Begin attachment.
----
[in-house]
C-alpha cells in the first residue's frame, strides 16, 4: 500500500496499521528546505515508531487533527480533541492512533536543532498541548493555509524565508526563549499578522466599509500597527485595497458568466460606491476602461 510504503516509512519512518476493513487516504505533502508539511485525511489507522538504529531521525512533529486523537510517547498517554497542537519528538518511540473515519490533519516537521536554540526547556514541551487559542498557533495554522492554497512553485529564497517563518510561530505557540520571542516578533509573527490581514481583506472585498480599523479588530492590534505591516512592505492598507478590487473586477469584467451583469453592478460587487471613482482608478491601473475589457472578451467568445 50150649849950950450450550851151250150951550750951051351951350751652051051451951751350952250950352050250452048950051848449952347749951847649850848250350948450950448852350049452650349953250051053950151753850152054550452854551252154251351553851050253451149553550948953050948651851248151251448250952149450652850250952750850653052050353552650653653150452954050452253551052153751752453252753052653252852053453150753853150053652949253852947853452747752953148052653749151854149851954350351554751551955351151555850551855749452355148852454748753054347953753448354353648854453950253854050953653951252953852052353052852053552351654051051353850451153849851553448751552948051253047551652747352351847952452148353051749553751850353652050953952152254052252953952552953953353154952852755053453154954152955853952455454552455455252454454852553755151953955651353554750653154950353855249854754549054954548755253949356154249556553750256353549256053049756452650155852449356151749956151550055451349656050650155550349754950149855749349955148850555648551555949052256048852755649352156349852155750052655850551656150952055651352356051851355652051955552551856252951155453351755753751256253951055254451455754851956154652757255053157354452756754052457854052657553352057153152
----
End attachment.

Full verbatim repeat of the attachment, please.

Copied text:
[in-house]
C-alpha cells in the first residue's frame, strides 16, 4: 500500500496499521528546505515508531487533527480533541492512533536543532498541548493555509524565508526563549499578522466599509500597527485595497458568466460606491476602461 510504503516509512519512518476493513487516504505533502508539511485525511489507522538504529531521525512533529486523537510517547498517554497542537519528538518511540473515519490533519516537521536554540526547556514541551487559542498557533495554522492554497512553485529564497517563518510561530505557540520571542516578533509573527490581514481583506472585498480599523479588530492590534505591516512592505492598507478590487473586477469584467451583469453592478460587487471613482482608478491601473475589457472578451467568445 50150649849950950450450550851151250150951550750951051351951350751652051051451951751350952250950352050250452048950051848449952347749951847649850848250350948450950448852350049452650349953250051053950151753850152054550452854551252154251351553851050253451149553550948953050948651851248151251448250952149450652850250952750850653052050353552650653653150452954050452253551052153751752453252753052653252852053453150753853150053652949253852947853452747752953148052653749151854149851954350351554751551955351151555850551855749452355148852454748753054347953753448354353648854453950253854050953653951252953852052353052852053552351654051051353850451153849851553448751552948051253047551652747352351847952452148353051749553751850353652050953952152254052252953952552953953353154952852755053453154954152955853952455454552455455252454454852553755151953955651353554750653154950353855249854754549054954548755253949356154249556553750256353549256053049756452650155852449356151749956151550055451349656050650155550349754950149855749349955148850555648551555949052256048852755649352156349852155750052655850551656150952055651352356051851355652051955552551856252951155453351755753751256253951055254451455754851956154652757255053157354452756754052457854052657553352057153152